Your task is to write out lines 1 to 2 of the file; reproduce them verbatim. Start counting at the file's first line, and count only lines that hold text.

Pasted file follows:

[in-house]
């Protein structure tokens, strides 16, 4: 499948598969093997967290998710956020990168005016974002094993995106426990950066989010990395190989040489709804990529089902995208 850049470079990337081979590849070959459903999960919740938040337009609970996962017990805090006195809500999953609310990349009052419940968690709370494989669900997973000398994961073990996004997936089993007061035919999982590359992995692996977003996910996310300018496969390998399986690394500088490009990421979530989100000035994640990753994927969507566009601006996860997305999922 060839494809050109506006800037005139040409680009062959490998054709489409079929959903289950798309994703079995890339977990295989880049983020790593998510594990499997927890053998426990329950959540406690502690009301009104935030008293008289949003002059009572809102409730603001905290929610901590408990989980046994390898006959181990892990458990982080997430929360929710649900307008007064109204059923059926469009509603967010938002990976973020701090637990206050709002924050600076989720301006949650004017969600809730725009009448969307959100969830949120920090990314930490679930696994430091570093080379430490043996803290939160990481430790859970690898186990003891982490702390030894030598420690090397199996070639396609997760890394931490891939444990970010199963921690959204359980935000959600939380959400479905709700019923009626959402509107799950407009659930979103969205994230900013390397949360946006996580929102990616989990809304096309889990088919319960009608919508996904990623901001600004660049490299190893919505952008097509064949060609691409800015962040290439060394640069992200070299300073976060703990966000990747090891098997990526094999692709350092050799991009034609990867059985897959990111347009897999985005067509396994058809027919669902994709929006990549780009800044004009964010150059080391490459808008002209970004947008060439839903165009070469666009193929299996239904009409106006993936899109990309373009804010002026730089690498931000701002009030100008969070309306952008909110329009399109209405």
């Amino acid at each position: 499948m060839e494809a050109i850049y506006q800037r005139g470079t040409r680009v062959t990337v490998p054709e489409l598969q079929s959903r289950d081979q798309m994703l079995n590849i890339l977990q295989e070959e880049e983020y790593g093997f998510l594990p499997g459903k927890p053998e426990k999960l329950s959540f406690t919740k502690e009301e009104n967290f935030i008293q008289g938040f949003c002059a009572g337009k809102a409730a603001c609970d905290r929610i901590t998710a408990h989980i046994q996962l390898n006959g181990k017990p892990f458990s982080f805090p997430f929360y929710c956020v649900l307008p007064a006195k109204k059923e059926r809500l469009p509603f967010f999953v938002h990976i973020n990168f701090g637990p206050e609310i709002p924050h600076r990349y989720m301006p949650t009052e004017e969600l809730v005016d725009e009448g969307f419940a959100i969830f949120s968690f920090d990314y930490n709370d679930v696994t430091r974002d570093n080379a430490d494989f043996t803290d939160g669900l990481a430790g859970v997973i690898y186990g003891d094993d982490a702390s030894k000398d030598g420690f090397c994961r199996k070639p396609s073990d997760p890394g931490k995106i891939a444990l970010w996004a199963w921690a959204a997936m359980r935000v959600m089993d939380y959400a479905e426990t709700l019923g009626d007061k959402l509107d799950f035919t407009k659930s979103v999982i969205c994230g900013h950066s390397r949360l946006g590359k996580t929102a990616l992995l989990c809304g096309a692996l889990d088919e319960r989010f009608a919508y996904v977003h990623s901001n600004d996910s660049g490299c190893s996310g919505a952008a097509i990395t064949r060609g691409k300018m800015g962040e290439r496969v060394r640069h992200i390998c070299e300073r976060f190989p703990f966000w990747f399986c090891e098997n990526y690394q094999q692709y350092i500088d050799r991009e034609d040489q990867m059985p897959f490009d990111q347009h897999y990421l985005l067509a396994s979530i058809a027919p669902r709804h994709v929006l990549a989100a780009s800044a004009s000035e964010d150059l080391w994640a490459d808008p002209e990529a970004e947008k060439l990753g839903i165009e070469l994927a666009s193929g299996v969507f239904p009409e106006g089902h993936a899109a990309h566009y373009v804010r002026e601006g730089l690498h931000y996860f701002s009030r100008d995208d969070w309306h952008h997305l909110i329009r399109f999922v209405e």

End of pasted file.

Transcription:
[in-house]
């Protein structure tokens, strides 16, 4: 499948598969093997967290998710956020990168005016974002094993995106426990950066989010990395190989040489709804990529089902995208 850049470079990337081979590849070959459903999960919740938040337009609970996962017990805090006195809500999953609310990349009052419940968690709370494989669900997973000398994961073990996004997936089993007061035919999982590359992995692996977003996910996310300018496969390998399986690394500088490009990421979530989100000035994640990753994927969507566009601006996860997305999922 060839494809050109506006800037005139040409680009062959490998054709489409079929959903289950798309994703079995890339977990295989880049983020790593998510594990499997927890053998426990329950959540406690502690009301009104935030008293008289949003002059009572809102409730603001905290929610901590408990989980046994390898006959181990892990458990982080997430929360929710649900307008007064109204059923059926469009509603967010938002990976973020701090637990206050709002924050600076989720301006949650004017969600809730725009009448969307959100969830949120920090990314930490679930696994430091570093080379430490043996803290939160990481430790859970690898186990003891982490702390030894030598420690090397199996070639396609997760890394931490891939444990970010199963921690959204359980935000959600939380959400479905709700019923009626959402509107799950407009659930979103969205994230900013390397949360946006996580929102990616989990809304096309889990088919319960009608919508996904990623901001600004660049490299190893919505952008097509064949060609691409800015962040290439060394640069992200070299300073976060703990966000990747090891098997990526094999692709350092050799991009034609990867059985897959990111347009897999985005067509396994058809027919669902994709929006990549780009800044004009964010150059080391490459808008002209970004947008060439839903165009070469666009193929299996239904009409106006993936899109990309373009804010002026730089690498931000701002009030100008969070309306952008909110329009399109209405």